Tuesday, July 10, 2007

Horror and the Distant Stranger

I turned off the radio. Again.

Another horrifying case of child abuse has captured the media's attention. It happened in a nearby town, so the news is unrelenting. Again.

The announcer repeats the graphic description of the abuse on the half-hour. It is presented with justified outrage; augmented by sensationalism. We receive frequent updates revealing horrifying details as they are discovered. We are bombarded by breaking news of the unfolding legal investigation and resultant administrative finger-pointing.

Analysis is shared; opinions are offered. Recriminations abound. Justifications are put forth and rejected. Empathy, solutions, and accusations are presented in turn.

I learned of this abuse indirectly, from thirty miles away, days after it happened, over the radio. I don't know any of the people involved. I have no business or friends or reason to visit the town where it happened. I doubt I've been in that town. Maybe once when I was a child, to buy fish. I pass it sometimes on the highway. Heretofore, the town was a highway exit to me.

And yet I ache. We all ache. We all ache for the distant stranger. We ache for this three year old girl, in memory of the previous child, and in anticipatory despair for the next.

Caring people don't turn a deaf ear to suffering. Individuals of conscience stay informed in order to be in a position to prevent future crimes. We pray for the wisdom, strength and courage to confront evil when faced with it. Yet I have to do something to shield my heart, or it will break.

From previous experience, I have developed a self preservation ritual for when I find myself awash in news of human cruelty: I turn off the news and turn to my checkbook.

I can't make this not have happened. I'm not responsible that it did. I am not guilty. I am accountable, however, for my reactions to it.

It's a lie to think, "I can do nothing to help that girl." I can fund the efforts of and express support for those who are working to heal trauma, educate parents, and identify crimes. I can do his from my armchair. I can do this in my quiet living room. I can do this with the radio OFF. If nothing else, I can do this.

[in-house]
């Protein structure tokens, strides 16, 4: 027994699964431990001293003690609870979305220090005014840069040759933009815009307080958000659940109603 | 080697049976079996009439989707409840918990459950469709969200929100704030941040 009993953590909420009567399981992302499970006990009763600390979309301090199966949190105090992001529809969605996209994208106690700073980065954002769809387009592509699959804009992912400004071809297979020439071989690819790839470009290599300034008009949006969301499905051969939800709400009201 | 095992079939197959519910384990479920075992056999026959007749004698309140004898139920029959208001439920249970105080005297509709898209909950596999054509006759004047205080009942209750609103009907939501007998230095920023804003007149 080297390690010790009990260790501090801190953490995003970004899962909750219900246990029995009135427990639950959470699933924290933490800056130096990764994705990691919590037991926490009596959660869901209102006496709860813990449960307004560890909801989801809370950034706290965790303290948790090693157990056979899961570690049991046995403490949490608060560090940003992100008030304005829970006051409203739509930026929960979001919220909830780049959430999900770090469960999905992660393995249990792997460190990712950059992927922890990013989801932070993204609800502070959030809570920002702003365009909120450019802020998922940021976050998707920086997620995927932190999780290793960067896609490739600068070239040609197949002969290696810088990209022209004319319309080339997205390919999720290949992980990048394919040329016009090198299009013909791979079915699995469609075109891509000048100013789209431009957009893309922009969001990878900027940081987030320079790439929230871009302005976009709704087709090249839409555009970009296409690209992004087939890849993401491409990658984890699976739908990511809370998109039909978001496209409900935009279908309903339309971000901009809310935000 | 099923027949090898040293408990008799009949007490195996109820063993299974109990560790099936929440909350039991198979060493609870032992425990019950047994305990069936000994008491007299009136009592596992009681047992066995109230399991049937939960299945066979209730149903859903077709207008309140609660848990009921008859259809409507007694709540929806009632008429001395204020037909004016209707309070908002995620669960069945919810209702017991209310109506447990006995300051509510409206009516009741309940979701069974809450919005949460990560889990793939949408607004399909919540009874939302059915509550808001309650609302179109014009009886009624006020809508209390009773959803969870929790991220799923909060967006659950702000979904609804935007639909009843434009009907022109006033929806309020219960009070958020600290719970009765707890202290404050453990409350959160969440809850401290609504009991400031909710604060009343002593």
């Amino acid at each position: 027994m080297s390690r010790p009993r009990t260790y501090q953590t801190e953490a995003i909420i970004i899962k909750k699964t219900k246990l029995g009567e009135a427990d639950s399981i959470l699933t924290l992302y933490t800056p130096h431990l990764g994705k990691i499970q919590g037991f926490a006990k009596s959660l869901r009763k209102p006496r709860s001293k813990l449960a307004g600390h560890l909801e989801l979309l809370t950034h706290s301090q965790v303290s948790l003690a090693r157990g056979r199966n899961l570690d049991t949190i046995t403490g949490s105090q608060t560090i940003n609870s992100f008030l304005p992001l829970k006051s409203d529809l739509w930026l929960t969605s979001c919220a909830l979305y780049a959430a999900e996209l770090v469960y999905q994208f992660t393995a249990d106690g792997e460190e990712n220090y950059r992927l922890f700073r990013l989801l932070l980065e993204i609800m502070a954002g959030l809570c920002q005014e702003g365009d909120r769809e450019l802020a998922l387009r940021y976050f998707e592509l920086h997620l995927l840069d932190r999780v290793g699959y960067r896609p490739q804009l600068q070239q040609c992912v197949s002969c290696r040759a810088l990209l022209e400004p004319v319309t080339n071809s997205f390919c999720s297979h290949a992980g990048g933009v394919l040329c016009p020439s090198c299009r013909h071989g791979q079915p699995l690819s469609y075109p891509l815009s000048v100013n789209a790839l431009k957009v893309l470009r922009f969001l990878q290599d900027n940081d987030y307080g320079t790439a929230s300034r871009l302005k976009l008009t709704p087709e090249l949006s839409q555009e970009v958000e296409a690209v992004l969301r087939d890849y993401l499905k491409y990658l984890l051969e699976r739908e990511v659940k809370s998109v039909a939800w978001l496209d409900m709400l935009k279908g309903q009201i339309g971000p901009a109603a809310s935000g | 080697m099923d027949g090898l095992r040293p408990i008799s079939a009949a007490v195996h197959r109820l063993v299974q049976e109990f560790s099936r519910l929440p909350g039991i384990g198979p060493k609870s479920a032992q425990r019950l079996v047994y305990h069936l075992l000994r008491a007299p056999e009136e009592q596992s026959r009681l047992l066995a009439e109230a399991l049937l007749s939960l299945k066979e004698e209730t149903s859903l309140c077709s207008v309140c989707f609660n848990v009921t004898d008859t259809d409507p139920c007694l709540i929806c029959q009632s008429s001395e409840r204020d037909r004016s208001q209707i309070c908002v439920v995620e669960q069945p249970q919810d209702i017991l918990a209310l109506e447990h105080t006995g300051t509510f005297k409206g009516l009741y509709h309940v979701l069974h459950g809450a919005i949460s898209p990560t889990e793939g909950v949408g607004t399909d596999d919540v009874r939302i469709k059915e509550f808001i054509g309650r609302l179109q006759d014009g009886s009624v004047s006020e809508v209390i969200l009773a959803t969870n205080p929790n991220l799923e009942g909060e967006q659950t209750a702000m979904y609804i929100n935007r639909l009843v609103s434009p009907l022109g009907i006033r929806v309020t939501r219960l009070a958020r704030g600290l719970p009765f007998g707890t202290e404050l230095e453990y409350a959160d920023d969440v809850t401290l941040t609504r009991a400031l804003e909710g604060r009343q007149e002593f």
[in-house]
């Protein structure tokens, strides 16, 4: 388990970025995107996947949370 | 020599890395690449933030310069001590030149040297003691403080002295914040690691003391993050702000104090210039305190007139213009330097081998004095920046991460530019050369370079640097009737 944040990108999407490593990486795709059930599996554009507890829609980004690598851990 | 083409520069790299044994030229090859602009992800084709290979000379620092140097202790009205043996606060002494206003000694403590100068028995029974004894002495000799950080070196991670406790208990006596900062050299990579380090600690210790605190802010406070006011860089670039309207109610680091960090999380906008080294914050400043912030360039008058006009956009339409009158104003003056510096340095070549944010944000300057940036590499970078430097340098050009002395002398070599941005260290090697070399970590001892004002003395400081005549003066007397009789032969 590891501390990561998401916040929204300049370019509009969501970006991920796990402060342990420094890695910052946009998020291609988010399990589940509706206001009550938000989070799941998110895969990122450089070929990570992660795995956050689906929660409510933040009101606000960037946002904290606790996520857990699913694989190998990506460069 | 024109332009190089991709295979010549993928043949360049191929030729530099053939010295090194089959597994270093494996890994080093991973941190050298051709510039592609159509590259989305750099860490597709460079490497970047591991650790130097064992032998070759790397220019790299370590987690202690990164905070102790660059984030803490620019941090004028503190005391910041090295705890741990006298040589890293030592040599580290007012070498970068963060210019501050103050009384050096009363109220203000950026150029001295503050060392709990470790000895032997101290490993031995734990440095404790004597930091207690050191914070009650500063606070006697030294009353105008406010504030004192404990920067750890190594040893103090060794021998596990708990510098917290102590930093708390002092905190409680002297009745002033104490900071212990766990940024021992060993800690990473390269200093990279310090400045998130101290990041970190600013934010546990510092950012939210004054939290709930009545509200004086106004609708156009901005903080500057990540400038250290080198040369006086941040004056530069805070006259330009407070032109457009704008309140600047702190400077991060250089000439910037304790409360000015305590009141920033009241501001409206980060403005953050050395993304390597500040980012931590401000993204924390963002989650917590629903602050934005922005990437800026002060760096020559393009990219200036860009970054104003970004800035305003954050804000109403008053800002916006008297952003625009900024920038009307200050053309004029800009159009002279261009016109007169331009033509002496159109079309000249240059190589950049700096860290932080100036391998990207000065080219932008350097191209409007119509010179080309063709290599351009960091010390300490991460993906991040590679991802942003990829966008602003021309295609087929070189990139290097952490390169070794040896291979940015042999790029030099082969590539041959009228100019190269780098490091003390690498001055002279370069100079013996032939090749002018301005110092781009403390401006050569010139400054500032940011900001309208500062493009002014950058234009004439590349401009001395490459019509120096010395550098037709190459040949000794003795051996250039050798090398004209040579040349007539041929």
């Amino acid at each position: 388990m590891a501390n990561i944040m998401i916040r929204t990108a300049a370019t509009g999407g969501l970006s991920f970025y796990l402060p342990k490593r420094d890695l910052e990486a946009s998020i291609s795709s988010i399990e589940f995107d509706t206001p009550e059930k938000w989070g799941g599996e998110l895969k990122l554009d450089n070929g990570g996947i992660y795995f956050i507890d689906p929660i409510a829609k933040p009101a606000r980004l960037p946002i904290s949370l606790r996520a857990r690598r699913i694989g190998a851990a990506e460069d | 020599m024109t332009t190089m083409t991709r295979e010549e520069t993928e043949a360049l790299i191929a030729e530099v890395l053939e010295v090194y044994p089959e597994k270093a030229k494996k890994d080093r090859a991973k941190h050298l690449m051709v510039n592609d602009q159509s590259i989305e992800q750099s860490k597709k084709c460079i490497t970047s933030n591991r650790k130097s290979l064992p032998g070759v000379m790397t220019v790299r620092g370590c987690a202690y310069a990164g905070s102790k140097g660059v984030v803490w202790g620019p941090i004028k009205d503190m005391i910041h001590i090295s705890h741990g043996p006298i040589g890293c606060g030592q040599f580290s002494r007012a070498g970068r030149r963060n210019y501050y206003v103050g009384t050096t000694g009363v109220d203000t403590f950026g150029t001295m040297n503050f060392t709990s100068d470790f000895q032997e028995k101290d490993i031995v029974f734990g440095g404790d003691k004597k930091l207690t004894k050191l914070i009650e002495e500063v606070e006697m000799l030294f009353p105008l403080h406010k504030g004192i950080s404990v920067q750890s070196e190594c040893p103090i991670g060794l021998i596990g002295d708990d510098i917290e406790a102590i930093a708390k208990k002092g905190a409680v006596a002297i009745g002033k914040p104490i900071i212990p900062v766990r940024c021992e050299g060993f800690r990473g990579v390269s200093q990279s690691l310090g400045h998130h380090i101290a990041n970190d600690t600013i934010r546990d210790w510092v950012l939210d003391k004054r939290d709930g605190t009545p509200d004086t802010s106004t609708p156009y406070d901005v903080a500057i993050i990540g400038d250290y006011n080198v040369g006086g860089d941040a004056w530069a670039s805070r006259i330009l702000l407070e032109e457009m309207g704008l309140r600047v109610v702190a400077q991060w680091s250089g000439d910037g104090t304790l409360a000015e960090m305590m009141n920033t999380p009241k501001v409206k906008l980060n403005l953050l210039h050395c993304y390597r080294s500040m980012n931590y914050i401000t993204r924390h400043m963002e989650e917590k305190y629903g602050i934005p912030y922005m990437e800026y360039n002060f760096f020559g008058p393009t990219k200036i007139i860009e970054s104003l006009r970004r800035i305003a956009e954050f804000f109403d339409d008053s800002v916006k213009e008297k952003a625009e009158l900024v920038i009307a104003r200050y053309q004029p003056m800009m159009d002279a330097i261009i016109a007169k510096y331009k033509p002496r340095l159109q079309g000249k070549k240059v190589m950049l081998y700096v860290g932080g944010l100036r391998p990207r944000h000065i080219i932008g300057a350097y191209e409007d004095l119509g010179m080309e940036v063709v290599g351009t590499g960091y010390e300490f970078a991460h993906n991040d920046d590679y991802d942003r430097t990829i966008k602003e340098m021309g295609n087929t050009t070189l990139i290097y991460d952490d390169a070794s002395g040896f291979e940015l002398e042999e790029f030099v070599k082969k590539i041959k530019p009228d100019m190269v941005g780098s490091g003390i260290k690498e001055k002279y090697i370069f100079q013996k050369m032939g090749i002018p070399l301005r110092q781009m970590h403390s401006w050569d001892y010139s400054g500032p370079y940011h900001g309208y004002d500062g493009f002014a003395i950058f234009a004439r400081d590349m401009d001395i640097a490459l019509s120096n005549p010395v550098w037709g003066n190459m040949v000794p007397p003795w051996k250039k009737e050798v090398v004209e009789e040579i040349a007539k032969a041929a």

My best protection against succumbing to feelings of despair is the realization that I am not impotent.

This isn't news. Who hasn't found comfort and motivation from the words of Rabbi Tarfon, recorded in the Talmud, masechet Avot, "You are not required to complete the task, but neither are you free to desist from it"?
( לא עליך כל המלאכה לגמור, ולא אתה בן חורין ליבטל)

If you're in Massachusetts reacting to the recent New Bedford case of the three year old girl, I recommend making a donation to the Massachusetts Children's Trust Fund.

May it this case be the last.

3 comments, so far. Add yours now!

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RaggedyMom said...

I feel like since my own kids were born, hearing the news as it relates to children borders on unbearable. It is so difficult not to internalize these types of tragedies and get carried away mentally when I know more clearly as a mom what "three years old" actually means. Thanks for posting a concrete means to help.

Jeanne said...

I know what you mean. The stories are so sad and the media just takes it too far.

I had not realized that we were practically neighbors. I'm in Western MA.

Seconding raggedymom, thanks for posting a small, yet meaningful way to help.

Juggling Frogs said...

RaggedyMom and Jeanne,

{Waving at Jeanne from across the state..}
All abuse is awful. But this latest case, in New Bedford, is just too gruesome for words.

Allowing the media to pour this horror into my home is debilitating.

This morning I woke up yet another story, of the mother who left her child with a homeless man who had a razor blade in his mouth.

I turned off the clock radio and just lay in bed. In the quiet of the radio-free morning, I could hear my kids were waking up and chatting.

The juxtaposition of the thoughts of the fate of that child, and of the New Bedford girl, and my chirping brood in the next room...

Sometimes it's too much to bear.

Yet, not to listen feels like a betrayal of those children. How can I say I can't endure hearing about what they had to endure in reality?

If you liked this article, congratulations! You have great taste. Please brew yourself a cup of coffee.
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